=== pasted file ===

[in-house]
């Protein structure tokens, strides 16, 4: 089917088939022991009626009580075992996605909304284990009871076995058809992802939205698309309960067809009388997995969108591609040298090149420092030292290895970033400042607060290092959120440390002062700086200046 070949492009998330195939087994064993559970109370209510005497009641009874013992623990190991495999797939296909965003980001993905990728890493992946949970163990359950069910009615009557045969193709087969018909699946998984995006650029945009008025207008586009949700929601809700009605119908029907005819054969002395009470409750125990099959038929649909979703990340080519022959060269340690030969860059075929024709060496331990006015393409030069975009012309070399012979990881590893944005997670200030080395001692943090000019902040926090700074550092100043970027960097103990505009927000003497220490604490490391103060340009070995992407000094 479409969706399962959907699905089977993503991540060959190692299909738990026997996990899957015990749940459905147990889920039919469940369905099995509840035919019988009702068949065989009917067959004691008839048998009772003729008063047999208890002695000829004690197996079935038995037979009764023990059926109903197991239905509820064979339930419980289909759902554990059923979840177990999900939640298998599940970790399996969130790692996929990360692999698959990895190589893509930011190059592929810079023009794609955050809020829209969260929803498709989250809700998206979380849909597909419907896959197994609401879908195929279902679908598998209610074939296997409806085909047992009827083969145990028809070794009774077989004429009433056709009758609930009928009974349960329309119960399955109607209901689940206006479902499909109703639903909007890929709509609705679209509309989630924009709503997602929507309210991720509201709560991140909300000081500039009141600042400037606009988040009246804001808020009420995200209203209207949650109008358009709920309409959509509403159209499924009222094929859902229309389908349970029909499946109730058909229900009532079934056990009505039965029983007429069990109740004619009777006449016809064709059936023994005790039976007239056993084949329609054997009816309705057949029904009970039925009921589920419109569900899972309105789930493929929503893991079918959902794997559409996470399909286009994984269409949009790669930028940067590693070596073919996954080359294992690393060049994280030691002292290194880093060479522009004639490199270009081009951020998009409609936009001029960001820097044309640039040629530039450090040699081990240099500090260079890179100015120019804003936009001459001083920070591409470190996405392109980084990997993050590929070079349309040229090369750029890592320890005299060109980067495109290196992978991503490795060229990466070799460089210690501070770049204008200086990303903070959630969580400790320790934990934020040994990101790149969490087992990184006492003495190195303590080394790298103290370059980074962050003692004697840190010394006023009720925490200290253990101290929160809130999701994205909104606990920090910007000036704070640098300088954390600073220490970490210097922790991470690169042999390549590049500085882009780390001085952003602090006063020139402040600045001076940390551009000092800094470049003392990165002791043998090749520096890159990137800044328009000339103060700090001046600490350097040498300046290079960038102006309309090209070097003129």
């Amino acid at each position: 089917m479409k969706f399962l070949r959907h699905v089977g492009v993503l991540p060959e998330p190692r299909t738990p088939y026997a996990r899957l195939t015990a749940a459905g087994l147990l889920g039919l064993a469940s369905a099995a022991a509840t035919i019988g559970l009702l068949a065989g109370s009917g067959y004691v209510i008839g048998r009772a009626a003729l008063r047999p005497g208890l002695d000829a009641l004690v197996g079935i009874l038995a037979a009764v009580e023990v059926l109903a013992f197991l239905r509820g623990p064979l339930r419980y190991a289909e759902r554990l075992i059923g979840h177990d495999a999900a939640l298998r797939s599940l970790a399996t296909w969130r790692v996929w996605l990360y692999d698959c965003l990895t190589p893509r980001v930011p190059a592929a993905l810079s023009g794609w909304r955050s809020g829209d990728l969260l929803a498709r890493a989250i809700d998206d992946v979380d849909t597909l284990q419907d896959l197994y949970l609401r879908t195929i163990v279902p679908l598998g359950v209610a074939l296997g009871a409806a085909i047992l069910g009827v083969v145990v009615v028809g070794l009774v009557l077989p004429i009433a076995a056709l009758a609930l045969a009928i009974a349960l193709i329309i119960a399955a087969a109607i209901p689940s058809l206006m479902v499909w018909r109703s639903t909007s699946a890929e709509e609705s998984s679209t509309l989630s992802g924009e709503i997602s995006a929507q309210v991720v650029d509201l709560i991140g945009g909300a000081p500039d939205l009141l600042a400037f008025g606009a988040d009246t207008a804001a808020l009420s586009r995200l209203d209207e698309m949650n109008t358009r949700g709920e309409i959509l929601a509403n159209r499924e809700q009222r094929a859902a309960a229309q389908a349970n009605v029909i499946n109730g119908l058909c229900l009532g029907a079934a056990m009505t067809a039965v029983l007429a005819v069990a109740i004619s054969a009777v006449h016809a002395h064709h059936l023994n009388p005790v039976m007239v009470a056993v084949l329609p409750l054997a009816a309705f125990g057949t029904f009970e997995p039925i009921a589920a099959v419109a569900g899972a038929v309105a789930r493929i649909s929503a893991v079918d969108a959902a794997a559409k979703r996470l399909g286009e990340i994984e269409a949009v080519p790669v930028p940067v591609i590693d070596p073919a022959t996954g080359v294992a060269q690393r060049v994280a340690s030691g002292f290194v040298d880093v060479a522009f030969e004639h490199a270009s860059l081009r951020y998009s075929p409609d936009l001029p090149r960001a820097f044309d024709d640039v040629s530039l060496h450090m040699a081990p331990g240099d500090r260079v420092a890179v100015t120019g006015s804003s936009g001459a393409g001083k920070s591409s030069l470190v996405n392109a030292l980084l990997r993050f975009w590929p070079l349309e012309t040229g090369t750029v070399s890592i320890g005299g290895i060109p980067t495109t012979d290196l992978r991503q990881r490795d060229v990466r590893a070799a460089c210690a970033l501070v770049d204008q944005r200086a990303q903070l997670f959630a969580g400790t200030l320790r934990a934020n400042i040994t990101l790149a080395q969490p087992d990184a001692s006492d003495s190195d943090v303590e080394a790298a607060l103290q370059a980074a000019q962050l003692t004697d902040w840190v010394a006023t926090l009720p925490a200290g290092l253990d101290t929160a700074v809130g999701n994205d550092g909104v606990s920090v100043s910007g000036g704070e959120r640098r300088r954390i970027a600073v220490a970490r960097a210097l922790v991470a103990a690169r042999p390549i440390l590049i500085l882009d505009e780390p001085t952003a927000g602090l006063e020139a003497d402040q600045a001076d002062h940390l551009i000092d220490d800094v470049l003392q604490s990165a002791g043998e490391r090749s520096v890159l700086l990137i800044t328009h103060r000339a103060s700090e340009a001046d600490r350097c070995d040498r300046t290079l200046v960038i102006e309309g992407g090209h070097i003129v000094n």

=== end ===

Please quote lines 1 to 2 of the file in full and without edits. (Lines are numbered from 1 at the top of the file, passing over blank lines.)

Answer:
[in-house]
């Protein structure tokens, strides 16, 4: 089917088939022991009626009580075992996605909304284990009871076995058809992802939205698309309960067809009388997995969108591609040298090149420092030292290895970033400042607060290092959120440390002062700086200046 070949492009998330195939087994064993559970109370209510005497009641009874013992623990190991495999797939296909965003980001993905990728890493992946949970163990359950069910009615009557045969193709087969018909699946998984995006650029945009008025207008586009949700929601809700009605119908029907005819054969002395009470409750125990099959038929649909979703990340080519022959060269340690030969860059075929024709060496331990006015393409030069975009012309070399012979990881590893944005997670200030080395001692943090000019902040926090700074550092100043970027960097103990505009927000003497220490604490490391103060340009070995992407000094 479409969706399962959907699905089977993503991540060959190692299909738990026997996990899957015990749940459905147990889920039919469940369905099995509840035919019988009702068949065989009917067959004691008839048998009772003729008063047999208890002695000829004690197996079935038995037979009764023990059926109903197991239905509820064979339930419980289909759902554990059923979840177990999900939640298998599940970790399996969130790692996929990360692999698959990895190589893509930011190059592929810079023009794609955050809020829209969260929803498709989250809700998206979380849909597909419907896959197994609401879908195929279902679908598998209610074939296997409806085909047992009827083969145990028809070794009774077989004429009433056709009758609930009928009974349960329309119960399955109607209901689940206006479902499909109703639903909007890929709509609705679209509309989630924009709503997602929507309210991720509201709560991140909300000081500039009141600042400037606009988040009246804001808020009420995200209203209207949650109008358009709920309409959509509403159209499924009222094929859902229309389908349970029909499946109730058909229900009532079934056990009505039965029983007429069990109740004619009777006449016809064709059936023994005790039976007239056993084949329609054997009816309705057949029904009970039925009921589920419109569900899972309105789930493929929503893991079918959902794997559409996470399909286009994984269409949009790669930028940067590693070596073919996954080359294992690393060049994280030691002292290194880093060479522009004639490199270009081009951020998009409609936009001029960001820097044309640039040629530039450090040699081990240099500090260079890179100015120019804003936009001459001083920070591409470190996405392109980084990997993050590929070079349309040229090369750029890592320890005299060109980067495109290196992978991503490795060229990466070799460089210690501070770049204008200086990303903070959630969580400790320790934990934020040994990101790149969490087992990184006492003495190195303590080394790298103290370059980074962050003692004697840190010394006023009720925490200290253990101290929160809130999701994205909104606990920090910007000036704070640098300088954390600073220490970490210097922790991470690169042999390549590049500085882009780390001085952003602090006063020139402040600045001076940390551009000092800094470049003392990165002791043998090749520096890159990137800044328009000339103060700090001046600490350097040498300046290079960038102006309309090209070097003129």